The parents especially mothers lose a potential source of economic support in their older ages.
This is no news to many Nigerian parents who have lost their infants as the ripple effect of the loss lingers for several years up on till the old age of the parents who still confess that they believe their dead children would have been a support system to them If they were alive. Many parents especially mothers state that even decades following the loss of a child that their sense of joy in life has simply not returned. These changes may also have an effect on the parents’ economic well-being. The trauma can be so intense considering the fact that children that could have been economic pillars in the lives of their parents are lost in such heart-breaking circumstances. Such bereaved parents in their older years are unable to receive economic support they ought to enjoy from their children.
The death of infants causes availability of household support thereby limiting women from meeting their community obligations. Mothers play a vital role in nursing sick household members back to normal health status, giftings to the elderly and they constitute future capital creation process of the society, however, the pain associated with the death of an infant can make her loose all of these potentials thereby adding to the number of persons depending on household support. Most parents especially mothers experience lack of drive, continuity and stability after losing an infant. The shock and trauma that follows the death of infants can make a mother withdraw from pursuing her dreams and aspirations thereby making her rely on household support for survival. Bereaved mothers relying on household support often times are unable to participate fully in performing their obligations to the society.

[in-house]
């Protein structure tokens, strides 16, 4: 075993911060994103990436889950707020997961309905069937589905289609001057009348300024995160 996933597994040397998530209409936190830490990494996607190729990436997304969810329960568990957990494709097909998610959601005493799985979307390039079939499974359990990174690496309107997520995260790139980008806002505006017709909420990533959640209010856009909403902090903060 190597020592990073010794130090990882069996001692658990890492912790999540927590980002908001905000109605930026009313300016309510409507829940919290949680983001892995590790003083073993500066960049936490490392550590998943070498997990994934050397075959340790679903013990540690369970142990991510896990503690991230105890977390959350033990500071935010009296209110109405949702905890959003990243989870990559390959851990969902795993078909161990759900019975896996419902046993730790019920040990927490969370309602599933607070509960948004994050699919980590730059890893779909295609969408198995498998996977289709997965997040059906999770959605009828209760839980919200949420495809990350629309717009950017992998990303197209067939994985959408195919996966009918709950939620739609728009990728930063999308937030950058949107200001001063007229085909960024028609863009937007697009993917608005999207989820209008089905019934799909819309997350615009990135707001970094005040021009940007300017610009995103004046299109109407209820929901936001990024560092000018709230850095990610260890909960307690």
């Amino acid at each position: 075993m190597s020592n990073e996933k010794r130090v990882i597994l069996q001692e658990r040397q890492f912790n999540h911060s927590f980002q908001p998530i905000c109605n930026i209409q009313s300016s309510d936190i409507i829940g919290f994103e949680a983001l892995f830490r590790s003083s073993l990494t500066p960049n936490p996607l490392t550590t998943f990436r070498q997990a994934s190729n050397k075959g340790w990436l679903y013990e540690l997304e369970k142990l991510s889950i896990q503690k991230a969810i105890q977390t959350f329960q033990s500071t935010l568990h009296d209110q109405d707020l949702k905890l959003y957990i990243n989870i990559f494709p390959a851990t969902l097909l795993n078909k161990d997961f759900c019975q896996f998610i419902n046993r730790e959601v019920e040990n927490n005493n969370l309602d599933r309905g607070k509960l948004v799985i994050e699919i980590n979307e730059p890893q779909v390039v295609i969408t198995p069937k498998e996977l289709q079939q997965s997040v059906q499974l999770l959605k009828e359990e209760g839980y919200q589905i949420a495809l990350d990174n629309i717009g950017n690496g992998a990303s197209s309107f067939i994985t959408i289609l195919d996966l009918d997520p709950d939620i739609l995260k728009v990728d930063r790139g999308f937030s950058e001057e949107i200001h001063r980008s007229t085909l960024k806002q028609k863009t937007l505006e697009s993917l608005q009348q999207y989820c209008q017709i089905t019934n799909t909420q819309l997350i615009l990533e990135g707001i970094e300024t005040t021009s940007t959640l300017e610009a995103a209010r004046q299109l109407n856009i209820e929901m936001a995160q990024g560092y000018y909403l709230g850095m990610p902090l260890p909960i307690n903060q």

Increase in infant mortality reduces the GDP of a country
Gross Domestic Product (GDP) is the total value of consumption expenditure; gross private saving, net tax revenues and total private transfer payments to foreigners. Increase in infant mortality has a negative relationship with Gross Domestic Product (GDP) of a country because infant deaths reduce the quantity of labour force and hence, the number of people involved in output production.
There is a very strong relationship between infant mortality and economic development: a low Infant Mortality Rate means increased economic development. It is therefore imperative for a country to acquire and properly manage health facilities and build a strong health system so as to reduce the rate of infant death and boost economic development of the nation.
It is possible to improve survival and health of newborns and end preventable stillbirths by reaching high coverage of quality antenatal care, skilled care at birth, postnatal care for mother and baby, and care of small and sick newborns. Accelerated progress for neonatal survival and promotion of health and wellbeing requires strengthening quality of health care as well as ensuring availability of quality health services for the small and sick newborn.
Essential Newborn Care
All infants should receive the following:
- Thermal protection (e.g. promoting skin-to-skin contact between mother and infant)
- Hygienic umbilical cord and skin care
- Early and exclusive breastfeeding
- Assessment for signs of serious health problems or need of additional care.
- Preventive treatment (e.g. immunization, BCG and hepatitis B and vitamin K).
Families should be advised to:
- Seek prompt medical care if necessary (danger signs include: feeding problems, or if the newborn has reduced activity, difficulty in breathing, fever).
- Register the birth.
- Bring the baby for timely vaccination according to national schedules.
Some infants require additional attention and care during hospitalization and at home to minimize their health risks
- Does Mortality Decline Promote Economic Growth? (Sebenm Kalemi- Ozcan, 2000)
- Economic Growth and Infant Mortality in Developing Counties (Akira Nishiyama, 2011)
- Impact of Maternal and Child Health on Economic Growth, New Evidence-Based Granger Causality and DEA Analysis (Arshia Amiri Ulf – G Gerdtham, 2013)
- WHO (2021).